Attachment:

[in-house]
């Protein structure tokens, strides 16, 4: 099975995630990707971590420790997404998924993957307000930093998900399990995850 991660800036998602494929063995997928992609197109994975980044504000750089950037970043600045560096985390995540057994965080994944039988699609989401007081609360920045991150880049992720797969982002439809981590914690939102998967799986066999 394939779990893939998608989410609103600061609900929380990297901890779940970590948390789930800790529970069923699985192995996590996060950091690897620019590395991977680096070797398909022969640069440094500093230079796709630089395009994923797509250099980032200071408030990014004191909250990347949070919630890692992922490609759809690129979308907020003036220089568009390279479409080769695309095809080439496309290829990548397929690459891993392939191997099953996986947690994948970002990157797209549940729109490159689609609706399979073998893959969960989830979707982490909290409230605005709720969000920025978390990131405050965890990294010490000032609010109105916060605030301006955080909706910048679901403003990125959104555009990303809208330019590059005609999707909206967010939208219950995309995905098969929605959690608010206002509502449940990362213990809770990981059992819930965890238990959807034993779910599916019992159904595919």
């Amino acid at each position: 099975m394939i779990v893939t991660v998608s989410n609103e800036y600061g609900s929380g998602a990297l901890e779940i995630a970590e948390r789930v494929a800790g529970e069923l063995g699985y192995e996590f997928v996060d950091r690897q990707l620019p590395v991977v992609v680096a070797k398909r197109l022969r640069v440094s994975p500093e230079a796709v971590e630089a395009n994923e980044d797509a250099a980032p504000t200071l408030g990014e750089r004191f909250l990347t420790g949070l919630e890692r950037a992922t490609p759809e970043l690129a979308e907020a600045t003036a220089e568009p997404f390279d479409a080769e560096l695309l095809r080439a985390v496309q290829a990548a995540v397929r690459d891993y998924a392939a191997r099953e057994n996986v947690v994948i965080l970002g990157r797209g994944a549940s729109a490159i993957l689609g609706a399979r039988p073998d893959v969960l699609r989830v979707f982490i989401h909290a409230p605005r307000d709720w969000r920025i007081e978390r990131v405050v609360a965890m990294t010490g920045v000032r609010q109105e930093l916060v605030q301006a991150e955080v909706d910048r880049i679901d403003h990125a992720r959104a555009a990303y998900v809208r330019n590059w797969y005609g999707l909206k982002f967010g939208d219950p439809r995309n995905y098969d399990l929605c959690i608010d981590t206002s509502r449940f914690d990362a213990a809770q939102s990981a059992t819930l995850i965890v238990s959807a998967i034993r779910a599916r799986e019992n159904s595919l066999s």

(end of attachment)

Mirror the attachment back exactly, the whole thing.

[in-house]
């Protein structure tokens, strides 16, 4: 099975995630990707971590420790997404998924993957307000930093998900399990995850 991660800036998602494929063995997928992609197109994975980044504000750089950037970043600045560096985390995540057994965080994944039988699609989401007081609360920045991150880049992720797969982002439809981590914690939102998967799986066999 394939779990893939998608989410609103600061609900929380990297901890779940970590948390789930800790529970069923699985192995996590996060950091690897620019590395991977680096070797398909022969640069440094500093230079796709630089395009994923797509250099980032200071408030990014004191909250990347949070919630890692992922490609759809690129979308907020003036220089568009390279479409080769695309095809080439496309290829990548397929690459891993392939191997099953996986947690994948970002990157797209549940729109490159689609609706399979073998893959969960989830979707982490909290409230605005709720969000920025978390990131405050965890990294010490000032609010109105916060605030301006955080909706910048679901403003990125959104555009990303809208330019590059005609999707909206967010939208219950995309995905098969929605959690608010206002509502449940990362213990809770990981059992819930965890238990959807034993779910599916019992159904595919």
């Amino acid at each position: 099975m394939i779990v893939t991660v998608s989410n609103e800036y600061g609900s929380g998602a990297l901890e779940i995630a970590e948390r789930v494929a800790g529970e069923l063995g699985y192995e996590f997928v996060d950091r690897q990707l620019p590395v991977v992609v680096a070797k398909r197109l022969r640069v440094s994975p500093e230079a796709v971590e630089a395009n994923e980044d797509a250099a980032p504000t200071l408030g990014e750089r004191f909250l990347t420790g949070l919630e890692r950037a992922t490609p759809e970043l690129a979308e907020a600045t003036a220089e568009p997404f390279d479409a080769e560096l695309l095809r080439a985390v496309q290829a990548a995540v397929r690459d891993y998924a392939a191997r099953e057994n996986v947690v994948i965080l970002g990157r797209g994944a549940s729109a490159i993957l689609g609706a399979r039988p073998d893959v969960l699609r989830v979707f982490i989401h909290a409230p605005r307000d709720w969000r920025i007081e978390r990131v405050v609360a965890m990294t010490g920045v000032r609010q109105e930093l916060v605030q301006a991150e955080v909706d910048r880049i679901d403003h990125a992720r959104a555009a990303y998900v809208r330019n590059w797969y005609g999707l909206k982002f967010g939208d219950p439809r995309n995905y098969d399990l929605c959690i608010d981590t206002s509502r449940f914690d990362a213990a809770q939102s990981a059992t819930l995850i965890v238990s959807a998967i034993r779910a599916r799986e019992n159904s595919l066999s």